And now onto our links for this week. With the unfolding crisis in local news in the US, a lot of energy and money is flowing into the system. Matt DeRienzo talks about how the future of local is small scale rather than the big groups that rose and now have fallen. To support these smaller organisations, they need support in building skills, capabilities and technology. This new de-centralised system will need new funding models.

Oddly, running counter to that shift to de-centralisation, the National Trust for Local News is working to rebuild the centralised services that have declined as the major chains’ models have failed.

Interesting. Researchers in the US have found audiences believe “that the news industry as a whole values profits above truth or public service”. People assumed that the ad model forced publishers to pursue large audiences rather than accurate reporting. Well, there were also study participants who believed that news organisations got paid off by the American Right’s bogeyman, George Soros. Sigh.

Research from FT Strategies has shown that publishers are more resilient if they have more than two revenue streams (although there is a law of diminishing returns with more than five or six). At Condé Nast’s Bon Appétit brand, they have moved beyond food with a range of adjacent products.

WordPress VIP has an excellent article on how publishers can adapt to Google’s algorithm changes this year. Publishers have been punished for site reputation abuse. Google’s “policy targets websites that host low-quality content created by third parties with little oversight”. I have seen this with sites that have syndication services to generate revenue. One publisher I advised saw their traffic drop by 60% overnight, and it was down to a low-quality syndication service.

One takeaway is that publishers need to lean into distinctive, high-quality, helpful content. The changes that Google has rolled out require changes in content strategy, not just technical solutions.

International developments: Aussie publisher shuts licenced US news brands and user needs process in India

Nine in Australia had pursued a strategy that I’ve seen a number of publishers pursue by licencing US brands. You’ll see that in the magazine, broadcasting and digital space. But Nine have now decided to shutter these US brands and focus on their own.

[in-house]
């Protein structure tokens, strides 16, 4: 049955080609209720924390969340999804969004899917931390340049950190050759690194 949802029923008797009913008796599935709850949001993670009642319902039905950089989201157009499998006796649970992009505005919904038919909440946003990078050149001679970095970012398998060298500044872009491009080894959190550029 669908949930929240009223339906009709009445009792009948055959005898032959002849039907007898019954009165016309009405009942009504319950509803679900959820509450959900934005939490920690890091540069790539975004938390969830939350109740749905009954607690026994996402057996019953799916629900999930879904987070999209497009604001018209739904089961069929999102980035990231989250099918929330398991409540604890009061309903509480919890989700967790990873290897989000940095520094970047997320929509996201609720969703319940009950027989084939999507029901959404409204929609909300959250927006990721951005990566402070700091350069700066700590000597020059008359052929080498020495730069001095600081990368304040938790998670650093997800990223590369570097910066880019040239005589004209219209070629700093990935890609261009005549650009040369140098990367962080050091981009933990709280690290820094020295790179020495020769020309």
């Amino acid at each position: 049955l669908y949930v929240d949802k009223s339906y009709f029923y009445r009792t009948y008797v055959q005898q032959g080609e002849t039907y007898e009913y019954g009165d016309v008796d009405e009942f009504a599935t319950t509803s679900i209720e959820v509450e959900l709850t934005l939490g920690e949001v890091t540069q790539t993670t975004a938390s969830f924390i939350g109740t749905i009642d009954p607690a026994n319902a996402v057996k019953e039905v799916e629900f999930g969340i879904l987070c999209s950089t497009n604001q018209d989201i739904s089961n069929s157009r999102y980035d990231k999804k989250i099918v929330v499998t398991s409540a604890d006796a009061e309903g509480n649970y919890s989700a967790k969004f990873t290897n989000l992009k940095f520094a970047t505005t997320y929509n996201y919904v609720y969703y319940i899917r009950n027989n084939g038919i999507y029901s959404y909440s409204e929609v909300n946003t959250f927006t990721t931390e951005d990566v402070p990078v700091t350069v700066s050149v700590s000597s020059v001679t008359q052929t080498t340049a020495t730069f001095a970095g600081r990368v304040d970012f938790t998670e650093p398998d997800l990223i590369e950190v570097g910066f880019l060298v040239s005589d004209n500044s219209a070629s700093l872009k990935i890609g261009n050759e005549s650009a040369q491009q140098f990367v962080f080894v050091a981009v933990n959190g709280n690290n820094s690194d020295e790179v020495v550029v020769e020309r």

To have a successful subscription or membership strategy, publishers need to have a deep understanding of their audiences, and the user needs model has become one of the most widely used models to achieve this. It has helped them develop an app that has helped them build on their subscription success.

And I’ll add this interesting news item from India, where they are looking to develop a public AI platform.

Publishers should be more open with audiences about the financial crisis in journalism

The Reuters Institute's latest Digital News Report found that across 20 countries subscription growth has been stalled for the last three years at 17%, and they also found that 57% of people would never consider paying anything for news. Worse yet, in the UK, where I’m sitting right now, 69% would not pay anything for news, which is why the UK (8%) is dead last in terms out of the 20 countries when it comes to people who have paid for news in the past year. Ouch.

It reminded me of the research that I highlighted a few weeks ago research covering Chicago area news audiences from Northwestern University’s Medill School of Journalism, Media, Integrated Marketing Communications. In line with the Digital News Report, the Northwestern University study found that 19% of those surveyed had paid for or donated to a local news outlet and 16% paid money to a national outlet. And 51% of those surveyed said that no one should have to pay for news with another 29% saying that only those who could afford it should pay.